Another huge advance for multi-camera environments is that pedestals in the pit, hand-helds and Steadicams onstage can shoot right over the low-profile Footsie luminaires, making no impact on sightlines. “It’s just a brilliant, inspired and highly practical fixture,” enthused Mike.

© Andrew Nelles, USA Today Network

Additionally, he also specified 80 x Robe Spiider luminaires on the rig which were installed on 18 x 35 ft vertical towers positioned across the back and around the sides of stage and used for stage washing and for whizzy pixel effects which looked great in all the back-of-camera shots.
On top of 10 of the towers at the back were 10 x Robe Forte luminaires, six running on RoboSpot followspot systems. Mike has been a big fan of this system since using them on a Kenny Chesney tour shortly after their launch. “Another great Robe product,” he says, referring to both the RoboSpot system and the newer Forte, currently Robe’s most powerful LED moving light.

Robe Spiider

Robe Forte

Mike thinks that Robe as a brand is good at “listening to what designers are discussing and wanting, and at responding with excellent products.” He worked alongside a talented FOH team including lead brogrammer Mark Butts, and Andre Petrus who took care of the key and audience lighting. They collaborated closely with television lighting director Mark Carver and gaffer Cole Kiracofe to produce a slick and dynamic live experience for country music fans in the stadium and watching on TV.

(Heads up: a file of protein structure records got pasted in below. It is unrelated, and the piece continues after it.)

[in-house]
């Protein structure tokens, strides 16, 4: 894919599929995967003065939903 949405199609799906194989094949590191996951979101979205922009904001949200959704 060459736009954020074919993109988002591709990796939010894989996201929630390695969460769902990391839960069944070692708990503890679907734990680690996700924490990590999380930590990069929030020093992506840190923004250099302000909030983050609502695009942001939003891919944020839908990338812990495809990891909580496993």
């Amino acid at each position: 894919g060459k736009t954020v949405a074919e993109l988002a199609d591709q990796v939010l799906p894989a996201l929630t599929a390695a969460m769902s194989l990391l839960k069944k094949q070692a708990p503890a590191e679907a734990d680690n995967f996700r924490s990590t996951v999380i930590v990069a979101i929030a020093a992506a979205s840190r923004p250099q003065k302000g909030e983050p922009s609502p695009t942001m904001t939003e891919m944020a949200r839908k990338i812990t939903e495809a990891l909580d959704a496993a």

Fuse’s account handler was Scott Bishop. It was their first time as the CMA Fest lighting vendor, and Mike noted “they did an excellent job,” in addition to making the Footsie investment to ensure that he had the rig he wanted. “The CMA Fest is an iconic event in the country music and live production industries, and we were thrilled to be a part of it,” said Scott Bishop, Fuse Technical Group.
When Scott and Fuse’s Kevin Forster were asked by Mike to supply the new Footsie luminaires as part of the lighting package, they knew they could count on Robe to deliver an innovative lighting solution. “It was a lot of fun to be one of the first production providers to see the Footsie in action,” Scott added. “It was robust and made a tremendous impact on the stage design.”

CMA Fest has moved away from having large amounts of video onstage in recent years, leaving lighting right at the forefront of the aesthetics.
The biggest challenge was the tight time window and no rehearsals, straight in to the first night on Thursday, which even for professionals with the experience and skills of this team was some serious pressure! They did have some pre-viz time, but because it was a festival set up and many artists played special sets, no one was completely sure of what they were getting until the artists were onstage and playing live.

Mike takes all these challenges in stride, commenting that it’s also part of the enjoyment. Many of the production team have worked on the project for several years and a great synergy and creative energy exists between everyone across all departments.